Take one of the decade’s most explosive live bands, put them in front of a hometown crowd that need little encouragement to lose their shit and you have memories to last a lifetime. From the crowd’s amazing collective synchronised headbanging and leaping off of one another’s shoulders to the band being a whirlwind of showmanship and chaos, all controlled by mischief-maker-in-chief Kenta Koi, this felt more passionate and personal than the majority of gigs of anyone’s life. As punk and ‘fuck the rules’ as Black Flag and as forward-thinking as The Prodigy were back in the day, this was the fucking future in gig form. TB/o:p


Never mind Bruce Dickinson’s heroically daft pre-show aerial dogfight, as stupidly entertaining as it was… Maiden’s return to Knebworth was a wonderful and joyous occasion that reminded us, yet again, that there is no band on Earth as loved or as consistently thrilling as the British legends. The last, exhilarating gasp of their Maiden England global jaunt gave us a dazzling setlist, a gloriously over-the-top stage show and, perhaps most significantly, wave after wave of overpowering feelgood vibes that should sustain the faithful until Maiden return again. The greatest metal band of all time? Of course they fucking are. DL/o:p


For a band whose sound is so tied in to their country’s vast landscape, a homeland gig for Iceland’s Sólstafir was always going to be a charged affair. But playing at the Eistnaflug festival on the country’s east coast, which is pretty much at the ends of the Earth, with the haunting Ótta album recently recorded and a hall full of ecstatic fans for whom the band resonated on the deepest of levels, this became something transcendent, even spiritual. The likes of Ótta itself and a radiant, rebirthing Draumfari became heart-bursting, generational anthems uniting fusing boundless yearning and the ecstatic. JS/o:p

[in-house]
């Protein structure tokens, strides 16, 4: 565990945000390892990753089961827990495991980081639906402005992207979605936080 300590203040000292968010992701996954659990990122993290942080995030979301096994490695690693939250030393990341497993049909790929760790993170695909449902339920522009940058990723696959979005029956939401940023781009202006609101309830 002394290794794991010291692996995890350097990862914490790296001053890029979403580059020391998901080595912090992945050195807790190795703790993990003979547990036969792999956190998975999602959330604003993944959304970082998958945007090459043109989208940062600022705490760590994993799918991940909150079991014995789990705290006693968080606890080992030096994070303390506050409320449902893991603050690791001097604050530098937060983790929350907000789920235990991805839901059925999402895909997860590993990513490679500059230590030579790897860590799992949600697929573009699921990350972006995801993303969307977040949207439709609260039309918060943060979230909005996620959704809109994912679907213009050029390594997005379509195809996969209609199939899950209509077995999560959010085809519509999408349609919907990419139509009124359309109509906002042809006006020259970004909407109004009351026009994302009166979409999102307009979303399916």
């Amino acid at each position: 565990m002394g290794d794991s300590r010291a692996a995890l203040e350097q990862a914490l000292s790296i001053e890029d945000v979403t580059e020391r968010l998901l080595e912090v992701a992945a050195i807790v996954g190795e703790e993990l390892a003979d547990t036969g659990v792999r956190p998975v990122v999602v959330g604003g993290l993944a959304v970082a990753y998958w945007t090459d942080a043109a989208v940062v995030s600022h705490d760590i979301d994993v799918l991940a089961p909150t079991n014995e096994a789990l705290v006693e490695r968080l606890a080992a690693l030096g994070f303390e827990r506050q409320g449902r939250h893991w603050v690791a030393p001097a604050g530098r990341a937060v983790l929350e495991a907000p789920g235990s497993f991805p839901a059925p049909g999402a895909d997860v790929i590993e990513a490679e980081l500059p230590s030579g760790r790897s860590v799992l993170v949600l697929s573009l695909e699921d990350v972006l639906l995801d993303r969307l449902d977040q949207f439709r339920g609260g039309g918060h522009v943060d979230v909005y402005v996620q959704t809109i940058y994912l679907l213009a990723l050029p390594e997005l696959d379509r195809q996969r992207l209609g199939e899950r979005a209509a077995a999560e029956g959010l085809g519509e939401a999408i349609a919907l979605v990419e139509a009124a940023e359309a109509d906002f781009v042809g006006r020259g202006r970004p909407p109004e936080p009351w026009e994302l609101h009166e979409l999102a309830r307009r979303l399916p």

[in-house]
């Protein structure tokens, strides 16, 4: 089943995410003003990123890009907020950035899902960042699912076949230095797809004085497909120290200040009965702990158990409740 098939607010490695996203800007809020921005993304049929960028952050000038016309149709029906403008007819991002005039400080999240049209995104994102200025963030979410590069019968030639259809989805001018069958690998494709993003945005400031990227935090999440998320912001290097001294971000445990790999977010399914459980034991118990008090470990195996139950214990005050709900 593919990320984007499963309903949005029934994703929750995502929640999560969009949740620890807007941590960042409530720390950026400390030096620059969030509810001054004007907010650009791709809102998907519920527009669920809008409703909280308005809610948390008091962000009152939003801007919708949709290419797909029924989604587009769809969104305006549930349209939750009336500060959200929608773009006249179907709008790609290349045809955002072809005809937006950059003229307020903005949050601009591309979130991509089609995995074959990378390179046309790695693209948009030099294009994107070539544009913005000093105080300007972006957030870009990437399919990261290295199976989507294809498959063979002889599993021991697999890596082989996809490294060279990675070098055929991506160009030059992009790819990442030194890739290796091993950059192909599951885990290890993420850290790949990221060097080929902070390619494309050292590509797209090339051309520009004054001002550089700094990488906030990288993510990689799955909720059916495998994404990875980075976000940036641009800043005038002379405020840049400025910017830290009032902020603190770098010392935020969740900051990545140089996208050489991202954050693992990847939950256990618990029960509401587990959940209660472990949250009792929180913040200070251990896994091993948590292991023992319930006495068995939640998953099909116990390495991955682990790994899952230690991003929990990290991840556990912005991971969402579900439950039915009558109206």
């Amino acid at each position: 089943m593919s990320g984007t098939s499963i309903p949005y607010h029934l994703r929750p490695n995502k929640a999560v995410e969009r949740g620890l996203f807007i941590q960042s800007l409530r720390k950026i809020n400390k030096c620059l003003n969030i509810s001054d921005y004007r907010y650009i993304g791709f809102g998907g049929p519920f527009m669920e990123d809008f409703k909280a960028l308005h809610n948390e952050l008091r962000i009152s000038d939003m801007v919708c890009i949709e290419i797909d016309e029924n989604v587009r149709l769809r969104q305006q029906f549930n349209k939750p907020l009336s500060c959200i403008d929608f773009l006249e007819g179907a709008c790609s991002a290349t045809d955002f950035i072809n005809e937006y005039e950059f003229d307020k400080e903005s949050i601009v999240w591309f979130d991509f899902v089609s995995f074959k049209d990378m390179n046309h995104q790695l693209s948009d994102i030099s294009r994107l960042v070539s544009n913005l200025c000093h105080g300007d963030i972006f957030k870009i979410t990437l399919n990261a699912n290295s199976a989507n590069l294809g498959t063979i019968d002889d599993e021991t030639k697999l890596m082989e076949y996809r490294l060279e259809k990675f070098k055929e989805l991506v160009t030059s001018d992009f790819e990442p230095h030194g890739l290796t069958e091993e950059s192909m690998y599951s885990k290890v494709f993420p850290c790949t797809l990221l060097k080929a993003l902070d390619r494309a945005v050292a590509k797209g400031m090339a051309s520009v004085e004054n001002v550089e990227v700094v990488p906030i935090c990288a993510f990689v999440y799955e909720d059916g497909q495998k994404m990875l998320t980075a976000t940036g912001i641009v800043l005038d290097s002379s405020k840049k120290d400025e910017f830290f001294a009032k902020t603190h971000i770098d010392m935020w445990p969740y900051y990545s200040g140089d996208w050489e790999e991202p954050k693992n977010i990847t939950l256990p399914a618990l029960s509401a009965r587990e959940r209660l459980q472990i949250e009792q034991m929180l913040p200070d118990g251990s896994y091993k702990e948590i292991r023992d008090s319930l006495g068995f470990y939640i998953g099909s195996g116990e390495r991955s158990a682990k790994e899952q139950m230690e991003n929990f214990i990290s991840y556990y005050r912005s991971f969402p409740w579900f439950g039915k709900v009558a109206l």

It took a while for Architects to rediscover the momentum that catapulted them to the forefront of the UK metal scene, but with two excellent albums in 2012’s Daybreaker and this year’s monumental Lost Forever // Lost Together, the stage was set for something truly special come the Brighton crew’s date at London’s increasingly prolific KOKO back in March. And boy, did they take the bull by the horns. A blistering run through a set tellingly heavy on recent material brought London to its knees, firmly reinstating Architects as one of this isle’s most vital bands. Long may they reign. MA/o:p


Jump For Joysticks!

Five games that gave us serious nerdgasms…


Despite everything we’d all heard, read and seen in the lead-up to the release of Bungie’s MMORPG’s sci-fi spectacular, nothing could have fully prepared us for the grandeur and spectacle of this instant classic. Rarely has roaming around doing piss-all for hours on end been so much damn fun!/o:p


Like a truly horrific cross between Resident Evil, Silent Hill and, at points, The Texas Chain Saw Massacre (only more scary than that all sounds), the best horror game of the decade had us filling our knickers well into the small hours. We may never recover./o:p


Just when you think the Angry Birds phenomenon has run its course with the ace Star Wars series, along comes this ace sequel featuring bigger guns, cooler characters and even 3D-rendered environments. Our thumbs are freakin’ knackered./o:p


Finally: an Alien game that does justice to the original films. Isolation took a tone adopted from Ridley Scott’s original space-horror classic, choosing extreme suspense and big scares over mindless Xenomorph target practice. Fuck those stupid robots, though. Fuck them./o:p


The latest addition to the WOW experience offers another raised level cap, upgradeable garrisons and a time-travel plot that threatens to turn the canon of the entire series on its head. If you’re not bothered by that, you can just go on a fun raid with your mates./o:p